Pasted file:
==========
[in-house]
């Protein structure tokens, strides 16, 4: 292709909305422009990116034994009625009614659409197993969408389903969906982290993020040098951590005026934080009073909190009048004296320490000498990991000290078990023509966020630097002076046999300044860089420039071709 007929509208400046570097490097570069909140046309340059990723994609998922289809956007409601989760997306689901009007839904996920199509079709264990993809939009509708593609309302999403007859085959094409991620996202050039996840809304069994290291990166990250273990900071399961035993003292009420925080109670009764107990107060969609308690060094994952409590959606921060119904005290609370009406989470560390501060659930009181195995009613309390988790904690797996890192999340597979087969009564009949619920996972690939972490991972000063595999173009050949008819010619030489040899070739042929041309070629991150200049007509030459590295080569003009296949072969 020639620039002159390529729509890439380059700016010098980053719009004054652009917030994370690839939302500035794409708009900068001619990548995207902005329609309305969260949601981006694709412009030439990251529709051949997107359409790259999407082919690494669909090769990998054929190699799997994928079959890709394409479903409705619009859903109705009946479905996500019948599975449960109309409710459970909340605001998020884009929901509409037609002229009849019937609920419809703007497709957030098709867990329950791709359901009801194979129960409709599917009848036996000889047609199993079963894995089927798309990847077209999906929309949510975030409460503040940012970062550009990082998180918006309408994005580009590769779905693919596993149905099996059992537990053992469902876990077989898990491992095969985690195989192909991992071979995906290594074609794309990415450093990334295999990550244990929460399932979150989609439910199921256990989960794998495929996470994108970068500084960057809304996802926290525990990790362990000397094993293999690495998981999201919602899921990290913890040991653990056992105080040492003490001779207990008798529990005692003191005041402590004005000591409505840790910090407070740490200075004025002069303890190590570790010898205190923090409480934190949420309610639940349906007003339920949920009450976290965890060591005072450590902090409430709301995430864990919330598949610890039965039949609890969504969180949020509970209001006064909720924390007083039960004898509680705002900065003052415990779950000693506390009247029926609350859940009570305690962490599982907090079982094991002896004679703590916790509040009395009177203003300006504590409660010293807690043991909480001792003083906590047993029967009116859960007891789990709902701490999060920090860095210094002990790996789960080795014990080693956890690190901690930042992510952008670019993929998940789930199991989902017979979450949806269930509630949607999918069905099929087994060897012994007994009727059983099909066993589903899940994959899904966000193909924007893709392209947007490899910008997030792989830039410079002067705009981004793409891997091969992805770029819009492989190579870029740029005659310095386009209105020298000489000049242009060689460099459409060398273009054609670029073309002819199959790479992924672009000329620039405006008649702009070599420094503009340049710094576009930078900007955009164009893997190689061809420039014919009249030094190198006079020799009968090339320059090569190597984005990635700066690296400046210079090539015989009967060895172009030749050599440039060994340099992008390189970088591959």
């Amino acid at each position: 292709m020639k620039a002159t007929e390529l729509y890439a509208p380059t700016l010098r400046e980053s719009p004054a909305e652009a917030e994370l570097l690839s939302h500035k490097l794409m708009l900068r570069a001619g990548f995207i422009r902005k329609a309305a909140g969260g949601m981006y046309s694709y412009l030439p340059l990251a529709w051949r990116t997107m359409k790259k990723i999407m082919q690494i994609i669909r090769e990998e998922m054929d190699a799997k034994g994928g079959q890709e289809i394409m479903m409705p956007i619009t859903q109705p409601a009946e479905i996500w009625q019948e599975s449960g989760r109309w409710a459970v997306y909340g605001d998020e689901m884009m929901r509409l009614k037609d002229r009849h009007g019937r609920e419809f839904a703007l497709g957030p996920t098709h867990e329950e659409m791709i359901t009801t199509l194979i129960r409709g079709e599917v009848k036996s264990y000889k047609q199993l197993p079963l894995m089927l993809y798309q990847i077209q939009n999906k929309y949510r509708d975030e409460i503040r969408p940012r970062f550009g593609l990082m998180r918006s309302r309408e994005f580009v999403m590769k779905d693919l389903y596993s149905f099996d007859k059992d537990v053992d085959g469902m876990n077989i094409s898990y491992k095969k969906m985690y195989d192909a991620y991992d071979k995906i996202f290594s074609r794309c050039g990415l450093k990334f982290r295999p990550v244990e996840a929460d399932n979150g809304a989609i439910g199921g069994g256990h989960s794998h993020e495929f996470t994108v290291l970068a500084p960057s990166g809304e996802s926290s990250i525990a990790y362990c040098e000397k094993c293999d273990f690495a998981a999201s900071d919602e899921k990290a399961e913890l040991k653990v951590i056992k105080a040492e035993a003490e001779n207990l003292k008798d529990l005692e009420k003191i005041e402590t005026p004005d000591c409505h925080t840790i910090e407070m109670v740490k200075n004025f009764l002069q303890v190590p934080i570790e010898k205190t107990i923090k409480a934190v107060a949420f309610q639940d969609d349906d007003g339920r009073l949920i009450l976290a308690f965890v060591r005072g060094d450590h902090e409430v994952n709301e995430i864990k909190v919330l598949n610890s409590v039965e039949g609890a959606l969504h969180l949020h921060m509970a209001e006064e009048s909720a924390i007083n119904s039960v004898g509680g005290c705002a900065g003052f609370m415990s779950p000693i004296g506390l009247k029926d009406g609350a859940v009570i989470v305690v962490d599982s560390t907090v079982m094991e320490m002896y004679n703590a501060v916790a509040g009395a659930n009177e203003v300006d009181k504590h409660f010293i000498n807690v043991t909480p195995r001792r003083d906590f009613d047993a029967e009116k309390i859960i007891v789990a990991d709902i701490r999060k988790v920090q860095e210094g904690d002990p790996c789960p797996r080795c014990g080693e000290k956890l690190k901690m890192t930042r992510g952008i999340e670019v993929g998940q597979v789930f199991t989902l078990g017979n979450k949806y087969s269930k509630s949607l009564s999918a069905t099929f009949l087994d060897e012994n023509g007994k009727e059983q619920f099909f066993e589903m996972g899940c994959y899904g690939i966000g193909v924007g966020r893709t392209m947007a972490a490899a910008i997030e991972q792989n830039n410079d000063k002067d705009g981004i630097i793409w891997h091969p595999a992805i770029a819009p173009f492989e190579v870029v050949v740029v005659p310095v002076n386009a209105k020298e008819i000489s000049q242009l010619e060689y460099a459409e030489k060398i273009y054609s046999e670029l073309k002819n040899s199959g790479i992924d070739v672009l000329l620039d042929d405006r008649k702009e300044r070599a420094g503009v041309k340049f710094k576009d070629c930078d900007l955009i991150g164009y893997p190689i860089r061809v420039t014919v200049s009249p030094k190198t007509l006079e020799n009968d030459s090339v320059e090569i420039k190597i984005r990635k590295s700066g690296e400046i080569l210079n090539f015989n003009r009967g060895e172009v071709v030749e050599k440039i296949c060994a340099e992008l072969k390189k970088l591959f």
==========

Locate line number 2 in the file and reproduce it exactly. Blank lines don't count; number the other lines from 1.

């Protein structure tokens, strides 16, 4: 292709909305422009990116034994009625009614659409197993969408389903969906982290993020040098951590005026934080009073909190009048004296320490000498990991000290078990023509966020630097002076046999300044860089420039071709 007929509208400046570097490097570069909140046309340059990723994609998922289809956007409601989760997306689901009007839904996920199509079709264990993809939009509708593609309302999403007859085959094409991620996202050039996840809304069994290291990166990250273990900071399961035993003292009420925080109670009764107990107060969609308690060094994952409590959606921060119904005290609370009406989470560390501060659930009181195995009613309390988790904690797996890192999340597979087969009564009949619920996972690939972490991972000063595999173009050949008819010619030489040899070739042929041309070629991150200049007509030459590295080569003009296949072969 020639620039002159390529729509890439380059700016010098980053719009004054652009917030994370690839939302500035794409708009900068001619990548995207902005329609309305969260949601981006694709412009030439990251529709051949997107359409790259999407082919690494669909090769990998054929190699799997994928079959890709394409479903409705619009859903109705009946479905996500019948599975449960109309409710459970909340605001998020884009929901509409037609002229009849019937609920419809703007497709957030098709867990329950791709359901009801194979129960409709599917009848036996000889047609199993079963894995089927798309990847077209999906929309949510975030409460503040940012970062550009990082998180918006309408994005580009590769779905693919596993149905099996059992537990053992469902876990077989898990491992095969985690195989192909991992071979995906290594074609794309990415450093990334295999990550244990929460399932979150989609439910199921256990989960794998495929996470994108970068500084960057809304996802926290525990990790362990000397094993293999690495998981999201919602899921990290913890040991653990056992105080040492003490001779207990008798529990005692003191005041402590004005000591409505840790910090407070740490200075004025002069303890190590570790010898205190923090409480934190949420309610639940349906007003339920949920009450976290965890060591005072450590902090409430709301995430864990919330598949610890039965039949609890969504969180949020509970209001006064909720924390007083039960004898509680705002900065003052415990779950000693506390009247029926609350859940009570305690962490599982907090079982094991002896004679703590916790509040009395009177203003300006504590409660010293807690043991909480001792003083906590047993029967009116859960007891789990709902701490999060920090860095210094002990790996789960080795014990080693956890690190901690930042992510952008670019993929998940789930199991989902017979979450949806269930509630949607999918069905099929087994060897012994007994009727059983099909066993589903899940994959899904966000193909924007893709392209947007490899910008997030792989830039410079002067705009981004793409891997091969992805770029819009492989190579870029740029005659310095386009209105020298000489000049242009060689460099459409060398273009054609670029073309002819199959790479992924672009000329620039405006008649702009070599420094503009340049710094576009930078900007955009164009893997190689061809420039014919009249030094190198006079020799009968090339320059090569190597984005990635700066690296400046210079090539015989009967060895172009030749050599440039060994340099992008390189970088591959």